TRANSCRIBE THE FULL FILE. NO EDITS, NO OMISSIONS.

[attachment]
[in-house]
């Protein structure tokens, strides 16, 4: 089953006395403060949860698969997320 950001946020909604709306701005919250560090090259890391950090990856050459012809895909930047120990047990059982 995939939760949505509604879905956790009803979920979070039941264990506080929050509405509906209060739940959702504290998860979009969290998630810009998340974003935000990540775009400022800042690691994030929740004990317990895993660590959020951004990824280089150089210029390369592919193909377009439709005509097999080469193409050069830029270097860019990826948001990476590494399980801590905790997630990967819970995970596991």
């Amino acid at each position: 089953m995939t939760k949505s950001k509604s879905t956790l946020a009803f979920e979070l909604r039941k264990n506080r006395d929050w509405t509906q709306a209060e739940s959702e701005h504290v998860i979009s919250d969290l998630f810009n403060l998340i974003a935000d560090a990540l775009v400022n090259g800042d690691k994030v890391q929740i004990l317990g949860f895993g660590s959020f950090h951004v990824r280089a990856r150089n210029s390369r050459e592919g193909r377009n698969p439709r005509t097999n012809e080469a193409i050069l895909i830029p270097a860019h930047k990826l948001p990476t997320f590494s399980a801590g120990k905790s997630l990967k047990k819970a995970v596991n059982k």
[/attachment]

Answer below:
[in-house]
């Protein structure tokens, strides 16, 4: 089953006395403060949860698969997320 950001946020909604709306701005919250560090090259890391950090990856050459012809895909930047120990047990059982 995939939760949505509604879905956790009803979920979070039941264990506080929050509405509906209060739940959702504290998860979009969290998630810009998340974003935000990540775009400022800042690691994030929740004990317990895993660590959020951004990824280089150089210029390369592919193909377009439709005509097999080469193409050069830029270097860019990826948001990476590494399980801590905790997630990967819970995970596991």
């Amino acid at each position: 089953m995939t939760k949505s950001k509604s879905t956790l946020a009803f979920e979070l909604r039941k264990n506080r006395d929050w509405t509906q709306a209060e739940s959702e701005h504290v998860i979009s919250d969290l998630f810009n403060l998340i974003a935000d560090a990540l775009v400022n090259g800042d690691k994030v890391q929740i004990l317990g949860f895993g660590s959020f950090h951004v990824r280089a990856r150089n210029s390369r050459e592919g193909r377009n698969p439709r005509t097999n012809e080469a193409i050069l895909i830029p270097a860019h930047k990826l948001p990476t997320f590494s399980a801590g120990k905790s997630l990967k047990k819970a995970v596991n059982k």